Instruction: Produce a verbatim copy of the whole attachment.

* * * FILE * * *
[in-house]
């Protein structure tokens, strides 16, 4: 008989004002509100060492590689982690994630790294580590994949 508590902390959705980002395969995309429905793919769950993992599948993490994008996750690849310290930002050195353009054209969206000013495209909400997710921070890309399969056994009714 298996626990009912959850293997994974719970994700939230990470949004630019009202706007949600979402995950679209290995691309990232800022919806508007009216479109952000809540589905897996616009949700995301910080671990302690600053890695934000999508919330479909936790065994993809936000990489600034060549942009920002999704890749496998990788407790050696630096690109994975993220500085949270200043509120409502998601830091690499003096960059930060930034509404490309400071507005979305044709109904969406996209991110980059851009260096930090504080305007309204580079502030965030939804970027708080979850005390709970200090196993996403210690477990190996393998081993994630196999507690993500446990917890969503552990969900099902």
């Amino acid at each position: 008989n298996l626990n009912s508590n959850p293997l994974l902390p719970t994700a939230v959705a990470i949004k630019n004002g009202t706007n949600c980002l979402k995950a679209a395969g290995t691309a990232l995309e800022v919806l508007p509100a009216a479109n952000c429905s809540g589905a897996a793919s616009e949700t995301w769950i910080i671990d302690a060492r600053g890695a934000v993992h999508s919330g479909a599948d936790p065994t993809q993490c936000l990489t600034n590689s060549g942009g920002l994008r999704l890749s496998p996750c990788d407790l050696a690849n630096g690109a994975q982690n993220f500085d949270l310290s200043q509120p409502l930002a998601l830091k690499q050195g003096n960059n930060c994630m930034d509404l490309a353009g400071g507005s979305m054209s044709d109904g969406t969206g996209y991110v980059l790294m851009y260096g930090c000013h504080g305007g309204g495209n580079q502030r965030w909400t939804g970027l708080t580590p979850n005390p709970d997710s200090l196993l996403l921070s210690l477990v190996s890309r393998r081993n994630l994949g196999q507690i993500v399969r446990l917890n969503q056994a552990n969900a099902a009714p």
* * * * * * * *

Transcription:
[in-house]
């Protein structure tokens, strides 16, 4: 008989004002509100060492590689982690994630790294580590994949 508590902390959705980002395969995309429905793919769950993992599948993490994008996750690849310290930002050195353009054209969206000013495209909400997710921070890309399969056994009714 298996626990009912959850293997994974719970994700939230990470949004630019009202706007949600979402995950679209290995691309990232800022919806508007009216479109952000809540589905897996616009949700995301910080671990302690600053890695934000999508919330479909936790065994993809936000990489600034060549942009920002999704890749496998990788407790050696630096690109994975993220500085949270200043509120409502998601830091690499003096960059930060930034509404490309400071507005979305044709109904969406996209991110980059851009260096930090504080305007309204580079502030965030939804970027708080979850005390709970200090196993996403210690477990190996393998081993994630196999507690993500446990917890969503552990969900099902």
């Amino acid at each position: 008989n298996l626990n009912s508590n959850p293997l994974l902390p719970t994700a939230v959705a990470i949004k630019n004002g009202t706007n949600c980002l979402k995950a679209a395969g290995t691309a990232l995309e800022v919806l508007p509100a009216a479109n952000c429905s809540g589905a897996a793919s616009e949700t995301w769950i910080i671990d302690a060492r600053g890695a934000v993992h999508s919330g479909a599948d936790p065994t993809q993490c936000l990489t600034n590689s060549g942009g920002l994008r999704l890749s496998p996750c990788d407790l050696a690849n630096g690109a994975q982690n993220f500085d949270l310290s200043q509120p409502l930002a998601l830091k690499q050195g003096n960059n930060c994630m930034d509404l490309a353009g400071g507005s979305m054209s044709d109904g969406t969206g996209y991110v980059l790294m851009y260096g930090c000013h504080g305007g309204g495209n580079q502030r965030w909400t939804g970027l708080t580590p979850n005390p709970d997710s200090l196993l996403l921070s210690l477990v190996s890309r393998r081993n994630l994949g196999q507690i993500v399969r446990l917890n969503q056994a552990n969900a099902a009714p």